After beating upwind into the teeth of a gale on Sunday evening, things have slowed down for The Ocean Race fleet - now back up to a full complement of five racing boats - on Monday morning.

The five IMOCA crews are bumping into a small ridge of high pressure and the light winds associated with it. They’ll have to push through this to get south and into the higher latitudes of the Roaring 40s to pick up the train of low pressure systems that will deliver them around Antarctica and towards Cape Horn on this longest leg in race history. 

But there is another obstacle as well. A very strong eddy from the Agulhas current - has at times been pushing the boats north at up to four knots. 11th Hour Racing Team and Team Malizia appear to have been particularly punished by this. 

Finally, when the teams do make it to the south, they’ll face some of the strongest winds and fearsome seas they’ve seen in the Race. 

© Julien Champolion / polaRYSE / Team Holcim-PRB

By noon on Tuesday 28 February, the wind is forecast to be near 40 knots, with waves of up to six metres. It will be very challenging conditions. 

On the race course, both 11th Hour Racing Team and Biotherm rejoined the race after making repairs. Skipper Charlie Enright had his 11th Hour Racing Team ready to go as soon as the mandatory two-hour period expired. 

For Paul Meilhat, it took longer to source supplies and start the repairs, but he was able to leave the dock just before midnight in Cape Town and restart a few minutes later at 22:21 UTC. The light conditions have allowed Meilhat and his team to close the gap significantly already, showing the wisdom of the decision to take a short break to ensure his boat is ready for the rigours ahead. Repairs continue on board. 

© Charles Drapeau / Guyot environnement - Team Europe

Kevin Escoffier and his Team Holcim - PRB are in a familiar position at the front of the fleet, perhaps just nosing through the ridge, with Benjamin Dutreux and Robert Stanjek’s GUYOT environnement - Team Europe very close behind.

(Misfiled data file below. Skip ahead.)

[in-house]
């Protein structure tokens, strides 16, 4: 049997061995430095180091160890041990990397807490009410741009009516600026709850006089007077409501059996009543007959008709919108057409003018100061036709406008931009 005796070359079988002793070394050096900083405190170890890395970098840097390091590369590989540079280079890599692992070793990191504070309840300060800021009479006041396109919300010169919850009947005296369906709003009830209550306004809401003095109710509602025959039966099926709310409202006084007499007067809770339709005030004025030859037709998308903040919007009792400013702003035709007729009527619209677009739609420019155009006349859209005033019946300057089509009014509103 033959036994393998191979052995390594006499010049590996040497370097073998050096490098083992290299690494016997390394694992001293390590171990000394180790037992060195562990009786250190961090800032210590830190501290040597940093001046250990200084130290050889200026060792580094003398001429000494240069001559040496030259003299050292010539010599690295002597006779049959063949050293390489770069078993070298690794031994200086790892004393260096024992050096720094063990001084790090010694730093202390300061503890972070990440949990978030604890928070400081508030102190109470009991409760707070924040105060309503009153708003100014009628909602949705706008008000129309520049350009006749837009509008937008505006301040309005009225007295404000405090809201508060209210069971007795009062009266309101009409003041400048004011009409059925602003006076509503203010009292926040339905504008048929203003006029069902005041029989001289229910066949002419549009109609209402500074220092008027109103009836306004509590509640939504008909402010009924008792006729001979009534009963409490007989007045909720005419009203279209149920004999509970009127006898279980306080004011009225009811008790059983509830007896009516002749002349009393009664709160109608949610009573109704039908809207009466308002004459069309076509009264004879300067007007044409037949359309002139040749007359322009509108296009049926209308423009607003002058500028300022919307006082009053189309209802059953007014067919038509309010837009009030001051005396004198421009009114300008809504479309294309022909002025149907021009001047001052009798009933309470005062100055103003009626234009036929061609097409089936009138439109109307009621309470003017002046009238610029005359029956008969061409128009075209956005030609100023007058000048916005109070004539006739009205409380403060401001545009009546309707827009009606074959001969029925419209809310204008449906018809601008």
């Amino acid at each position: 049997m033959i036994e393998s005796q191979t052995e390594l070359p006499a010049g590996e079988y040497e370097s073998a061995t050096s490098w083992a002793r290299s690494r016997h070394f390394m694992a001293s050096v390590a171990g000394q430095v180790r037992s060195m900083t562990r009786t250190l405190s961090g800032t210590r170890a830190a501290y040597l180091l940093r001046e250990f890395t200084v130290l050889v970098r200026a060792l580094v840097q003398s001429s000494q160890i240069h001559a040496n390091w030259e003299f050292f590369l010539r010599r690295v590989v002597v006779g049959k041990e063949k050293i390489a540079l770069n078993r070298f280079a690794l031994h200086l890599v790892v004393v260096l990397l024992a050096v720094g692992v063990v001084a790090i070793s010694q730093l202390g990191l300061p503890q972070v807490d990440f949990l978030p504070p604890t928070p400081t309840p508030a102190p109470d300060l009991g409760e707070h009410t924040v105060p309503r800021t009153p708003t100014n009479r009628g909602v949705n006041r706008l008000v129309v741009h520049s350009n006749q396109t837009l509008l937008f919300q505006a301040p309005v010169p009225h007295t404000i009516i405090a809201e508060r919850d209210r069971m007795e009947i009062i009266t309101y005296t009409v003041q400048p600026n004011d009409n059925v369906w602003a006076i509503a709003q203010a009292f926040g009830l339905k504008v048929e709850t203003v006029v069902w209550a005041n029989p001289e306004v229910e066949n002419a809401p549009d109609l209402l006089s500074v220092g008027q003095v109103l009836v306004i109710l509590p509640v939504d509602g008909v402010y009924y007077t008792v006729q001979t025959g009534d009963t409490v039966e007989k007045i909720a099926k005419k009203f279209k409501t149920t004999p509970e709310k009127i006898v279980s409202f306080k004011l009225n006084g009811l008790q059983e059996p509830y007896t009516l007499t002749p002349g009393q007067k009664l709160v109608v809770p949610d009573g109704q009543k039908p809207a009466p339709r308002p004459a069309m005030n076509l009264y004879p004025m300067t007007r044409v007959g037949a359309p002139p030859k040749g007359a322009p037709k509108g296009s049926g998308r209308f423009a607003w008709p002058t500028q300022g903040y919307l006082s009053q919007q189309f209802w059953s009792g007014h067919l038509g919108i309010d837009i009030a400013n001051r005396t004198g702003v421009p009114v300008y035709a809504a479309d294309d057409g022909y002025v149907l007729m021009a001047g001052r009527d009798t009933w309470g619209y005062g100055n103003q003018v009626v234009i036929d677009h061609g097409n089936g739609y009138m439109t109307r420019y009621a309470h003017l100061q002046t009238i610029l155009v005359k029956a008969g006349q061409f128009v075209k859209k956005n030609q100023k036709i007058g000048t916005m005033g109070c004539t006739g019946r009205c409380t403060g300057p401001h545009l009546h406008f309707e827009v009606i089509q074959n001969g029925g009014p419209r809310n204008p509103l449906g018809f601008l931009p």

“The wind has been a bit lighter than expected,” said Escoffier during the night. “We are also in the ‘current loop’ which is pushing against us.”

The next 24 to 36 hours will be a fascinating period in this race.

© Amory Ross / 11th Hour Racing Team

Log from Amory Ross, OBR on 11TH Hour Racing Team:

"We spent a good deal of time yesterday morning reminiscing about crazy Cape Town In-Port Races and leg starts, fully aware that it was likely to be another memorable one. It certainly was! Three short laps on a reaching course in building breeze, 25 knots on the first, 35 on the second, and 40-45 on the third, made for a fast circuit of Table Bay, but not without a last-gybe hang up and a full shut off of the wind. I’m sure much has been said by now, but it was a rational decision to hit pause and make sure we leave for the South as prepared as we can be, and spares are a big part of that.

Once finally out from under the wind shadow of Cape Town, we again had almost 40 knots of wind on the nose and another early test for the crew and the boat. Those winds gradually eased off overnight and now we sit, becalmed, as we have for most of the morning. We are however being pushed around by the Agulhas current, which would explain for the funkiness in the tracks. The goal is to get south but if our boat speed isn’t greater than the current, which is impossible to model accurately, then we instead slide east, west or north, and that’s a little of what’s happening.

Nobody is super stressed about it because we’ll have a massive low and 40-plus knots to soon contend with, and more opportunities to catch up with the fleet down the road. We are where we are and we don’t have the same conditions as the rest of the fleet, so we have to make the most of what we currently have and really work on settling in. It’s going to be a long month onboard!"


From The Ocean Race and 11th Hour Racing Team